A second folder - conventionally, verbosed-log - is then populated with another service, preferably s6-log writing to a unique location (conventionally, /var/log/verbosed), and with readiness notification.

Now, you can use s6-rc's pipeline mechanism. It can supervise entire equivalents of shell script pipelines, but the one pipeline in particular we want to supervise is verbosed-srv | verbosed-log.

The steps we take are:

  • Write verbosed-log to verbosed-srv/producer-for - so verbosed-srv's standard output gets connect to verbosed-log's standard input.
  • Write verbosed-srv to verbosed-log/consumer-for - this confirms the above in verbosed-log's side.
  • Write verbosed to verbosed-log/pipeline-name - the file that contains the name of the bundle with verbosed-srv | verbosed-log.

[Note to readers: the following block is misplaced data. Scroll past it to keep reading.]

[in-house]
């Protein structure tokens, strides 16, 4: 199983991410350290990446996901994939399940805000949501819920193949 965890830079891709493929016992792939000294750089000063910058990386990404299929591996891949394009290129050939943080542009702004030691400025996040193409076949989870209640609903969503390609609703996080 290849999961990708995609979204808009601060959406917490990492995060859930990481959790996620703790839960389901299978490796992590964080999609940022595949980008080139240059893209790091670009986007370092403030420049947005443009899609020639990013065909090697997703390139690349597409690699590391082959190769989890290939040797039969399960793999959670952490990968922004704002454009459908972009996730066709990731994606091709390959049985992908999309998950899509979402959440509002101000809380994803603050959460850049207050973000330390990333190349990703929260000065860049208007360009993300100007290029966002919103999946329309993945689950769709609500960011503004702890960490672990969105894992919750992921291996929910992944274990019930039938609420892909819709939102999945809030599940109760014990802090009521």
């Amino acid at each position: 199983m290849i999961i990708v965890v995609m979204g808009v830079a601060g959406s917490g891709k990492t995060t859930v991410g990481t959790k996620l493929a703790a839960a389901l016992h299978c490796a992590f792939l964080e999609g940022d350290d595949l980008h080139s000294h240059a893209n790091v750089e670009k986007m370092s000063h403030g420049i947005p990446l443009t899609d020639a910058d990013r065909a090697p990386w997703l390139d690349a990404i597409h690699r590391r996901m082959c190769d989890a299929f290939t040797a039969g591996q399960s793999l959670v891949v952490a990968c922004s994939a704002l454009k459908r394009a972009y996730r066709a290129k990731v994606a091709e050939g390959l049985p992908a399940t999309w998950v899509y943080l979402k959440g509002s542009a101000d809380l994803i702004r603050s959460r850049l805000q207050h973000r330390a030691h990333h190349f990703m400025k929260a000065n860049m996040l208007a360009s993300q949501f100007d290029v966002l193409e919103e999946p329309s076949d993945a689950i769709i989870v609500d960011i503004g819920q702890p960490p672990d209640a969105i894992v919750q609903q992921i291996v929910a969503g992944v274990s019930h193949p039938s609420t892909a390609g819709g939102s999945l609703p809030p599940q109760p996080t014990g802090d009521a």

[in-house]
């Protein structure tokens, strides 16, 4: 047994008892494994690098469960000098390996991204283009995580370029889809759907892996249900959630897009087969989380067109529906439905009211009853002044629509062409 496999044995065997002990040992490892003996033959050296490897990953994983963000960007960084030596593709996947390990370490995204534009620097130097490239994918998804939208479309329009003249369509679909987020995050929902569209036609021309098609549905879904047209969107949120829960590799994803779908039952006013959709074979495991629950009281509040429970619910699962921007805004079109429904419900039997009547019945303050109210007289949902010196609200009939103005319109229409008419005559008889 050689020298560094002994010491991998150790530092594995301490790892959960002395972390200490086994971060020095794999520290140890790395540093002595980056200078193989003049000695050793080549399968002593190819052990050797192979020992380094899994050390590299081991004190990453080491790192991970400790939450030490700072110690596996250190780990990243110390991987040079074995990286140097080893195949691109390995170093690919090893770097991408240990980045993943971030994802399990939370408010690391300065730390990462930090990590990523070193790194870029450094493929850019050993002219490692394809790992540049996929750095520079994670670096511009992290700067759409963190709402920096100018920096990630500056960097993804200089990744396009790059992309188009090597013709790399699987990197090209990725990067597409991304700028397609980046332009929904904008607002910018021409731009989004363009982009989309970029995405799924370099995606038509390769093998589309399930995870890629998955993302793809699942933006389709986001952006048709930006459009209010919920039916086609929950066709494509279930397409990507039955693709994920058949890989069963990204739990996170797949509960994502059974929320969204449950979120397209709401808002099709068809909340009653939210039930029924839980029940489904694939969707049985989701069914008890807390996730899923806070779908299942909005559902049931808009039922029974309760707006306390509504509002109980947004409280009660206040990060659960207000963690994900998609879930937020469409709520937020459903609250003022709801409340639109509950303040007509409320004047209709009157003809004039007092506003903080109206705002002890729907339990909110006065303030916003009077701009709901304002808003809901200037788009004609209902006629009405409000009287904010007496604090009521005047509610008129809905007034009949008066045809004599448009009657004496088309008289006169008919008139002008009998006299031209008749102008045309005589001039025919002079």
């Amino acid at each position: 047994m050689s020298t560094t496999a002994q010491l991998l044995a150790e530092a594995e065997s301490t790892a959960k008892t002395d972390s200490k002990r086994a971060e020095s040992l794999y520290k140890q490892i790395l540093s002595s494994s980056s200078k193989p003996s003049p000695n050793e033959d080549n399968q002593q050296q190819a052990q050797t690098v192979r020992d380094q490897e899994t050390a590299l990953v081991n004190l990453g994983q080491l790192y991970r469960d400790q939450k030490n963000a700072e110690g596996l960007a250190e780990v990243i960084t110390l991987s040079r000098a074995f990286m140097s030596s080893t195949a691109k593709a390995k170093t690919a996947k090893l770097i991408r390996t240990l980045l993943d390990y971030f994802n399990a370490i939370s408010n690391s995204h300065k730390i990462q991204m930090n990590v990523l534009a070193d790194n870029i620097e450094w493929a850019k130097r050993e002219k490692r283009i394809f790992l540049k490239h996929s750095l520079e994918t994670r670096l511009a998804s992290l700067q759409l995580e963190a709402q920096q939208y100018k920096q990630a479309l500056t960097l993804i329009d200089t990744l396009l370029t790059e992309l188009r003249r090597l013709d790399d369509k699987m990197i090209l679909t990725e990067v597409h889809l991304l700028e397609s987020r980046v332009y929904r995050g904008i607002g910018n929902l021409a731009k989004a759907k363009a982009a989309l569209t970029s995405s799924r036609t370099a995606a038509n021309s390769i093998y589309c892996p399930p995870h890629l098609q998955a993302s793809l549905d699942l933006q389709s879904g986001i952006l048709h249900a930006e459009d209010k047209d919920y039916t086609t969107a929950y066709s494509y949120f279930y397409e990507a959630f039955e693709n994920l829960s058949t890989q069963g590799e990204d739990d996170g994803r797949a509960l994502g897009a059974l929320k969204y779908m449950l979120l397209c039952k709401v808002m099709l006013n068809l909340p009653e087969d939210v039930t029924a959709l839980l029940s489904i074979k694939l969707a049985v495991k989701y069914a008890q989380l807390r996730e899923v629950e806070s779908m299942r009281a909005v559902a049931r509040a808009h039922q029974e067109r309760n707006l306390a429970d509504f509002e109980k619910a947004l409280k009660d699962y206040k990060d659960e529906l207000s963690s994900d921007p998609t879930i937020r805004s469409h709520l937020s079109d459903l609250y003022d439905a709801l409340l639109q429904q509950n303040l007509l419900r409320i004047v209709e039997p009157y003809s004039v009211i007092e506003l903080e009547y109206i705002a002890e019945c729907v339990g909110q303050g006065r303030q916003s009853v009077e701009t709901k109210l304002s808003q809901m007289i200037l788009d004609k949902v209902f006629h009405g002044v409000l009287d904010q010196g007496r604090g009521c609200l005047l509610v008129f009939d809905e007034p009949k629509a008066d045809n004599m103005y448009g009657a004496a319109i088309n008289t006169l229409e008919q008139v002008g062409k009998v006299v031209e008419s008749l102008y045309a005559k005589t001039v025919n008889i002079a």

After recompiling, your database will contain a verbosed bundle, that will start the service and its logger. If this sounds like the kind of boilerplate you'd want to automate with a script, that's because it is.

SERVICE=${1?:Need service.}

mkdir -- "$SERVICE-srv" "$SERVICE-log" || exit

cd -- "$SERVICE-srv"
touch run # write it
echo longrun > type
echo "$SERVICE-log" > producer-for
cd -- "$SERVICE-log"
printf '%s\n' '#!/bin/execlineb -P' "s6-log -d 3 -- /var/log/$SERVICE" > run
echo 3 > notification-fd
echo longrun > type
echo "$SERVICE-srv" > consumer-for
echo "$SERVICE" > pipeline-name

Services without a dedicated logger will have their logs sent to /run/uncaught-logs, and, if -1 was given in the s6-linux-init-maker step, to the console.

Replacing OpenRC